and thighs. The amount of undercoat your Rottie has depends
on the climate in which he lives. The Rottie tends to shed twice a year. The Pit Bull’s short single coat is shiny
and stiff to the touch and comes in all colors — red, blue, brown, gray, black and white,
and brindle, among them. The American Pit Bull is a heavy shedder year-round
and should have daily brushings to keep the shedding controllable. Personalities The ideal Rottweiler is calm, confident, and
courageous. It has a self-assured aloofness and doesn’t
make friends with people immediately or indiscriminately. Instead, it takes a wait-and-see attitude
with new people or situations. With its family, the Rottie is affectionate,
often following family members around the house. This is not a highly excitable dog, but it
has an inherent desire to protect his family and property. However, it should never be aggressive toward
people without cause. The American Pit Bull Terrier loves people
and has no idea that its size is something of a deterrent to being a lap dog. Confident and keenly aware of its surroundings,
the Pibble is a watchdog. It may alert you to the presence of strangers,
but that’s primarily because your Pibble is eager to greet “their” guests. While their love of people makes them failures
as guard dogs, their courage is unmatched and they will defend their family with their
lives. Both breeds are family friendly, kid-friendly
and pet-friendly. Like every dog, both breeds need socialization
— exposure to many different people, sights, sounds, and experiences — when they’re young. Socialization helps ensure a well-rounded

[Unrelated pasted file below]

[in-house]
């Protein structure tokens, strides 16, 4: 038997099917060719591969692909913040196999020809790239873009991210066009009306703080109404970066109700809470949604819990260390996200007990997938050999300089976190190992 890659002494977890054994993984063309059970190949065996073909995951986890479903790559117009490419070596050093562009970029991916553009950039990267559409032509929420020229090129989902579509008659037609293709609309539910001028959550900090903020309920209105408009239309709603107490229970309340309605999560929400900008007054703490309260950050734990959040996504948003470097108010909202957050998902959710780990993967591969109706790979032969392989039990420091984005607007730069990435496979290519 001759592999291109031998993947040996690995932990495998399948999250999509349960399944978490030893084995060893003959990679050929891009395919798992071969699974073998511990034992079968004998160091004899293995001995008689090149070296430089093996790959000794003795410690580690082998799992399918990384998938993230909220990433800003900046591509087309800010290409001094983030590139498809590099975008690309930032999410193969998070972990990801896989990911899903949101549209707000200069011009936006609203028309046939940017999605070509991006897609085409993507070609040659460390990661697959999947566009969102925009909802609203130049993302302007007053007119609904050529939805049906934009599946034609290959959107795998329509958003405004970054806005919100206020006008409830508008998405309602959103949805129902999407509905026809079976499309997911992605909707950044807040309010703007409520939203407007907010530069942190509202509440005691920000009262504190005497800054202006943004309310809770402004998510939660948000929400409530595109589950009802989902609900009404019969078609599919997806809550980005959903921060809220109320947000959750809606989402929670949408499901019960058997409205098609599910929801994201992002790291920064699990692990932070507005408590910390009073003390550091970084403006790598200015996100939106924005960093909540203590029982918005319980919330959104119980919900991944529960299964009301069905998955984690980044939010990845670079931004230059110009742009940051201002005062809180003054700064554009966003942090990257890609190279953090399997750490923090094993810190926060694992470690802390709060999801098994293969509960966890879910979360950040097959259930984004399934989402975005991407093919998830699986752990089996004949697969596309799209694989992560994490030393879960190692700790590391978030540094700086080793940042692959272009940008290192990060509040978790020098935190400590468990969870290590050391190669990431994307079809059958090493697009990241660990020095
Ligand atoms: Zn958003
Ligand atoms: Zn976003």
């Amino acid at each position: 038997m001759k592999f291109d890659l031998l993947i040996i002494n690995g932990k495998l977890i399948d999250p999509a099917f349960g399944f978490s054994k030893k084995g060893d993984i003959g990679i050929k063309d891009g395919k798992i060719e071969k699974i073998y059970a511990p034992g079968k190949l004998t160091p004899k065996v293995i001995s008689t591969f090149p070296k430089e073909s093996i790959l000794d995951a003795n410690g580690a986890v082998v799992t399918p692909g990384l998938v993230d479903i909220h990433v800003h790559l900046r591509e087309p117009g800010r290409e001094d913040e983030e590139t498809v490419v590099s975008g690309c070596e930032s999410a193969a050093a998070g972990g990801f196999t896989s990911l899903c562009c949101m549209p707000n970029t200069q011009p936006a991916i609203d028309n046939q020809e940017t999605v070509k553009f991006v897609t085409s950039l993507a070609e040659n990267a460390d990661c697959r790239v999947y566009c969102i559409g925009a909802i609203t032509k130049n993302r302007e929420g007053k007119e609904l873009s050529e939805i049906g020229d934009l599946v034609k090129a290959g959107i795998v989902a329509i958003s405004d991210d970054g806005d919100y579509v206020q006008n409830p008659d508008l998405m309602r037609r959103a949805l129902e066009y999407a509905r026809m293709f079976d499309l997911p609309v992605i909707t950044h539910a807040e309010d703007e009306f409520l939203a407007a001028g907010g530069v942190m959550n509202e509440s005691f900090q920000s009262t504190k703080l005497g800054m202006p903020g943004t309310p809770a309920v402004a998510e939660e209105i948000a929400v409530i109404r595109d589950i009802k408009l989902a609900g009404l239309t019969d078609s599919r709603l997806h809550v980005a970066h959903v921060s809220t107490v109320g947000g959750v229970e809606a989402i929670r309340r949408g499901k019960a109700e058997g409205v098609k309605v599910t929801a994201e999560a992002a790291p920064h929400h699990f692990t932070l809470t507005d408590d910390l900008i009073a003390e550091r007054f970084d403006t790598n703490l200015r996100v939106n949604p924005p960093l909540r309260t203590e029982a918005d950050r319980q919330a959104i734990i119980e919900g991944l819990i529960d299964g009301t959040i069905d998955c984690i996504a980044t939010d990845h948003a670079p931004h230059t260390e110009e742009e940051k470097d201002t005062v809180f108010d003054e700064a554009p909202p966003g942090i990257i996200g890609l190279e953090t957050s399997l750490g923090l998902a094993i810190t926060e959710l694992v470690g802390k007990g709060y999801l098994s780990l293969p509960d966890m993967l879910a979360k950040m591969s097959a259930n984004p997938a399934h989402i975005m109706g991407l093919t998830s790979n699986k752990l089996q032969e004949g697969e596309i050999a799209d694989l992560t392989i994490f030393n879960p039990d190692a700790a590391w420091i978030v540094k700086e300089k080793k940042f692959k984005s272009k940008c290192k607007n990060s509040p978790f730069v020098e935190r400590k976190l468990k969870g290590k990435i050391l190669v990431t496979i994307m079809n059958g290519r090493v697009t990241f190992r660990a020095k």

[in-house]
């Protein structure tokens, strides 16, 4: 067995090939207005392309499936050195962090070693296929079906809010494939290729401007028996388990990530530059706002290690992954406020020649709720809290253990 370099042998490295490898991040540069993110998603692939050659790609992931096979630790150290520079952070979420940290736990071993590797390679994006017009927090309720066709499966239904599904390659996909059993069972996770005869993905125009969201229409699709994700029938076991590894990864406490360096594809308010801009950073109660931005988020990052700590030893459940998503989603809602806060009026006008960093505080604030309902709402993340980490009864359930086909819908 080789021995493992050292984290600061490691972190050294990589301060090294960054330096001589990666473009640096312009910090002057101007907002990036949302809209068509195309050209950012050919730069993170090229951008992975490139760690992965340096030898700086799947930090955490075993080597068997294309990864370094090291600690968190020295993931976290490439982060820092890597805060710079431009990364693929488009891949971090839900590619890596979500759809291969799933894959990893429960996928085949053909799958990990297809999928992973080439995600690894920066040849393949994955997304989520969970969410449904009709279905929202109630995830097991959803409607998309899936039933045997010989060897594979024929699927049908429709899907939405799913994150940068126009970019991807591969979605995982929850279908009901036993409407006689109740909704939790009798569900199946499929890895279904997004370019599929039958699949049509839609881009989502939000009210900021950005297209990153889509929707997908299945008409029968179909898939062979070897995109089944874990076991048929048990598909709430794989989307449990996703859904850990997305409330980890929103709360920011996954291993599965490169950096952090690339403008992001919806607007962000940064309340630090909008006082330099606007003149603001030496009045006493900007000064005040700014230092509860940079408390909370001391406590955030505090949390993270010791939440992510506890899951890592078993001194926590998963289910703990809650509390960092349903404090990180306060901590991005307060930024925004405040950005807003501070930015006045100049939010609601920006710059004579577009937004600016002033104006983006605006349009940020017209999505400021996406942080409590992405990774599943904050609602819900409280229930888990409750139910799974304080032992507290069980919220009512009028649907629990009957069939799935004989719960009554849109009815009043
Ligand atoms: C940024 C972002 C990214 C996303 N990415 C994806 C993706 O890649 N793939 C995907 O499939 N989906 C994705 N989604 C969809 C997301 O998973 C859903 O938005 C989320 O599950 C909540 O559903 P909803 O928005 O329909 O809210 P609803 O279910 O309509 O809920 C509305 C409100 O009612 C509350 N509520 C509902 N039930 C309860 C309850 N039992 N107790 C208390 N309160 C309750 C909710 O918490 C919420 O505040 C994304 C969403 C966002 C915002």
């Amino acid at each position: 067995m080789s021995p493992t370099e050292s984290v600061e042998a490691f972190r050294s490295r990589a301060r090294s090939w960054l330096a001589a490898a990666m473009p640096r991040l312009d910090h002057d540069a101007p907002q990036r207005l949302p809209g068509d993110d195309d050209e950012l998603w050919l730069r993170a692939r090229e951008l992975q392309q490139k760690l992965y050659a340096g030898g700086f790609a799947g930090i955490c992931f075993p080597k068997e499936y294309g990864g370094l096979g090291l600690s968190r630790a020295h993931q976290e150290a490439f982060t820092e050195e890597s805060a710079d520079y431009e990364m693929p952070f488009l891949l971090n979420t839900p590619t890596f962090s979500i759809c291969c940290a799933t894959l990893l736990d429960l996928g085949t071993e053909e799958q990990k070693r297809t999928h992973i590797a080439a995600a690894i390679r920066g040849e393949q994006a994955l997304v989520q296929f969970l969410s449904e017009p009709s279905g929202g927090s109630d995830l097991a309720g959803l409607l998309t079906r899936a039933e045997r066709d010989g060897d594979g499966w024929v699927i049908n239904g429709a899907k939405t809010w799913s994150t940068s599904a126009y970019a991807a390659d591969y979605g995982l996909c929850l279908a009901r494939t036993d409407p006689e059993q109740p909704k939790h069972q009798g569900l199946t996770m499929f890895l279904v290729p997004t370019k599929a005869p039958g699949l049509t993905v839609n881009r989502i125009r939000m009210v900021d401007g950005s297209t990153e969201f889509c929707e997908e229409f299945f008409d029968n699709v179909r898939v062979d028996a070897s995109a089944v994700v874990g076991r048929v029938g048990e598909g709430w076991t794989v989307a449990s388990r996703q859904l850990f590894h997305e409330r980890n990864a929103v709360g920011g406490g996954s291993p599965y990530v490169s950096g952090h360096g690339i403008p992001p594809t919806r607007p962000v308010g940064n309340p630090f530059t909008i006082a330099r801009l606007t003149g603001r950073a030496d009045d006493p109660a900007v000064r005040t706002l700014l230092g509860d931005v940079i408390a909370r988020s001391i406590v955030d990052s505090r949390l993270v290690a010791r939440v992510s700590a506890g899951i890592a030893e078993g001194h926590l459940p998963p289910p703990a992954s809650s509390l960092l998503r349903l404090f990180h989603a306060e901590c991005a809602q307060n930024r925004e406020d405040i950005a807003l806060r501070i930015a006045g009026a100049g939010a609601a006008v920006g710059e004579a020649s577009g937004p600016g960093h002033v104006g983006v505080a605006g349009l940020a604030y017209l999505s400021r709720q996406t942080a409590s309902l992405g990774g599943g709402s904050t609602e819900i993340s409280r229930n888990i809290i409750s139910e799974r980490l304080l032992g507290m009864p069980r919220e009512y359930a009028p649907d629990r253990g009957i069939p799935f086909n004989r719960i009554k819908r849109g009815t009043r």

dog. Trainability When it comes to training, Rotties are not
for the meek. Rotts can be quite stubborn and inpatient
and require firm, consistent, but not harsh discipline and for you to establish that you
are the leader and have plenty of time to devote to training. But, once the role of leader is established
the Rottie is very intelligent and can learn rapidly. The American Pit Bull is a dog of average
intelligence but is much more focused than the Rottie, but like the Rottie, the Pit Bull
needs for your to establish its respect. Overall, the American Pitty is an easier dog
to train with a high willingness to please. But, the Pibble does have its stubborn streaks. Activity Levels Both breeds have a medium to high need for
exercise. And both can range from couch potato to whirlwind
as far as energy levels go. Both breeds will enjoy a 15-20 minute walk
a few times a day, and you can’t go wrong with playing with balls and taking hikes. And, both breeds can live happily in any dwelling
from small apartments to large ranches, as long as your dog is getting enough exercise. Health and Lifespan Overall the Pitty is a healthier breed and
has a longer lifespan of 12-14 years, compared to the Rottie at 8-11 years. Common ailments that can affect the American
Pit Bull Terrier are hip dysplasia and skin allergies. The Rottie’s list of common ailments include
allergies, bloat, hip and elbow dysplasia, hypothyroidism and several heart-related conditions. Remember, if you’re considering one of these
dogs or any other breed for that matter, there are breed specific rescue organizations all
over the world that are usually a simple Google search away. So, which of these splendid breeds would you
pick? Let us know in the comments. If there are other breeds you’d like us
to compare, shout them out, we’ll give them a look. If you like this video, you can check out
some of our other videos here. Don’t forget to subscribe and hit that notification
bell for more cute, cuddly canines. And as always, catch ya next time.